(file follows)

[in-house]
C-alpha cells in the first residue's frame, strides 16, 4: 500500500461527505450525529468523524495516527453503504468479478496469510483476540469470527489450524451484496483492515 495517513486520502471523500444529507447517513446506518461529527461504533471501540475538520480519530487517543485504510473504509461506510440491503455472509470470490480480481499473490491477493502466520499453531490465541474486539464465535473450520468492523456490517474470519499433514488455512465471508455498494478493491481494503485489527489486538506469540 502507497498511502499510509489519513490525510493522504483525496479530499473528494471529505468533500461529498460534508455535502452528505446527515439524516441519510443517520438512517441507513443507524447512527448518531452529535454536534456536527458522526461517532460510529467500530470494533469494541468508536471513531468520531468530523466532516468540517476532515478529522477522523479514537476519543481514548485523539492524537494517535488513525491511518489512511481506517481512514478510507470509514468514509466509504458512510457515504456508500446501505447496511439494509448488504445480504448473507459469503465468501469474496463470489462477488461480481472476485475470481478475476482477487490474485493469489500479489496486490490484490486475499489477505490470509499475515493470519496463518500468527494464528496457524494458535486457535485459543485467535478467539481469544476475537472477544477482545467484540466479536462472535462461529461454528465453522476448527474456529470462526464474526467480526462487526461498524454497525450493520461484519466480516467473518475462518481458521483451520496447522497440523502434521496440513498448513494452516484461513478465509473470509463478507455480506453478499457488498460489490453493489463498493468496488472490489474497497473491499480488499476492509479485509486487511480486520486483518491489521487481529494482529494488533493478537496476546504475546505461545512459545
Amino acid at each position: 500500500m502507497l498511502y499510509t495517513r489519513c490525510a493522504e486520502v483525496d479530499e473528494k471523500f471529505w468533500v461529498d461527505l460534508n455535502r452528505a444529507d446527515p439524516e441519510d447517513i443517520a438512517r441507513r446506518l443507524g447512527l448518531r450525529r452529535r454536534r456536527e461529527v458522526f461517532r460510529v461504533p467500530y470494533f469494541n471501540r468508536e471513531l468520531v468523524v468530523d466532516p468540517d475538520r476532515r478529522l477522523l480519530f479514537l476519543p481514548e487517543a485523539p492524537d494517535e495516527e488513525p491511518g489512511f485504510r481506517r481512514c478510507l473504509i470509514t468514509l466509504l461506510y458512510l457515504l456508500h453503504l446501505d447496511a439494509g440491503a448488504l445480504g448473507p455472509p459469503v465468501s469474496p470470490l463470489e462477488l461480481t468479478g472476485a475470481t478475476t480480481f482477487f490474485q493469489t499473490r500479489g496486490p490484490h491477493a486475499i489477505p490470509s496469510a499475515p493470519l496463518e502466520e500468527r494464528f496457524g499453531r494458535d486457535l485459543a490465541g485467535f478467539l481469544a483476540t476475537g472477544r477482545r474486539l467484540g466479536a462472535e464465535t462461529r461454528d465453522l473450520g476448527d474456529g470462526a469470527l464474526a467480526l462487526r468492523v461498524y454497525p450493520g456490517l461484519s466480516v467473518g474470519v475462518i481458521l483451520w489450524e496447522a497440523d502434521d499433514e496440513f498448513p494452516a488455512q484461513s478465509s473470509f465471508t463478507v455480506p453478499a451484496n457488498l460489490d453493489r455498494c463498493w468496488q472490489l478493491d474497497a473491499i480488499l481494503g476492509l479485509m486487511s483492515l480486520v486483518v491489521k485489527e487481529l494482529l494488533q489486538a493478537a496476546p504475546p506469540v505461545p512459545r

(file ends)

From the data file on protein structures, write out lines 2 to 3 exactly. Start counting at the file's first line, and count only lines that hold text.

C-alpha cells in the first residue's frame, strides 16, 4: 500500500461527505450525529468523524495516527453503504468479478496469510483476540469470527489450524451484496483492515 495517513486520502471523500444529507447517513446506518461529527461504533471501540475538520480519530487517543485504510473504509461506510440491503455472509470470490480480481499473490491477493502466520499453531490465541474486539464465535473450520468492523456490517474470519499433514488455512465471508455498494478493491481494503485489527489486538506469540 502507497498511502499510509489519513490525510493522504483525496479530499473528494471529505468533500461529498460534508455535502452528505446527515439524516441519510443517520438512517441507513443507524447512527448518531452529535454536534456536527458522526461517532460510529467500530470494533469494541468508536471513531468520531468530523466532516468540517476532515478529522477522523479514537476519543481514548485523539492524537494517535488513525491511518489512511481506517481512514478510507470509514468514509466509504458512510457515504456508500446501505447496511439494509448488504445480504448473507459469503465468501469474496463470489462477488461480481472476485475470481478475476482477487490474485493469489500479489496486490490484490486475499489477505490470509499475515493470519496463518500468527494464528496457524494458535486457535485459543485467535478467539481469544476475537472477544477482545467484540466479536462472535462461529461454528465453522476448527474456529470462526464474526467480526462487526461498524454497525450493520461484519466480516467473518475462518481458521483451520496447522497440523502434521496440513498448513494452516484461513478465509473470509463478507455480506453478499457488498460489490453493489463498493468496488472490489474497497473491499480488499476492509479485509486487511480486520486483518491489521487481529494482529494488533493478537496476546504475546505461545512459545
Amino acid at each position: 500500500m502507497l498511502y499510509t495517513r489519513c490525510a493522504e486520502v483525496d479530499e473528494k471523500f471529505w468533500v461529498d461527505l460534508n455535502r452528505a444529507d446527515p439524516e441519510d447517513i443517520a438512517r441507513r446506518l443507524g447512527l448518531r450525529r452529535r454536534r456536527e461529527v458522526f461517532r460510529v461504533p467500530y470494533f469494541n471501540r468508536e471513531l468520531v468523524v468530523d466532516p468540517d475538520r476532515r478529522l477522523l480519530f479514537l476519543p481514548e487517543a485523539p492524537d494517535e495516527e488513525p491511518g489512511f485504510r481506517r481512514c478510507l473504509i470509514t468514509l466509504l461506510y458512510l457515504l456508500h453503504l446501505d447496511a439494509g440491503a448488504l445480504g448473507p455472509p459469503v465468501s469474496p470470490l463470489e462477488l461480481t468479478g472476485a475470481t478475476t480480481f482477487f490474485q493469489t499473490r500479489g496486490p490484490h491477493a486475499i489477505p490470509s496469510a499475515p493470519l496463518e502466520e500468527r494464528f496457524g499453531r494458535d486457535l485459543a490465541g485467535f478467539l481469544a483476540t476475537g472477544r477482545r474486539l467484540g466479536a462472535e464465535t462461529r461454528d465453522l473450520g476448527d474456529g470462526a469470527l464474526a467480526l462487526r468492523v461498524y454497525p450493520g456490517l461484519s466480516v467473518g474470519v475462518i481458521l483451520w489450524e496447522a497440523d502434521d499433514e496440513f498448513p494452516a488455512q484461513s478465509s473470509f465471508t463478507v455480506p453478499a451484496n457488498l460489490d453493489r455498494c463498493w468496488q472490489l478493491d474497497a473491499i480488499l481494503g476492509l479485509m486487511s483492515l480486520v486483518v491489521k485489527e487481529l494482529l494488533q489486538a493478537a496476546p504475546p506469540v505461545p512459545r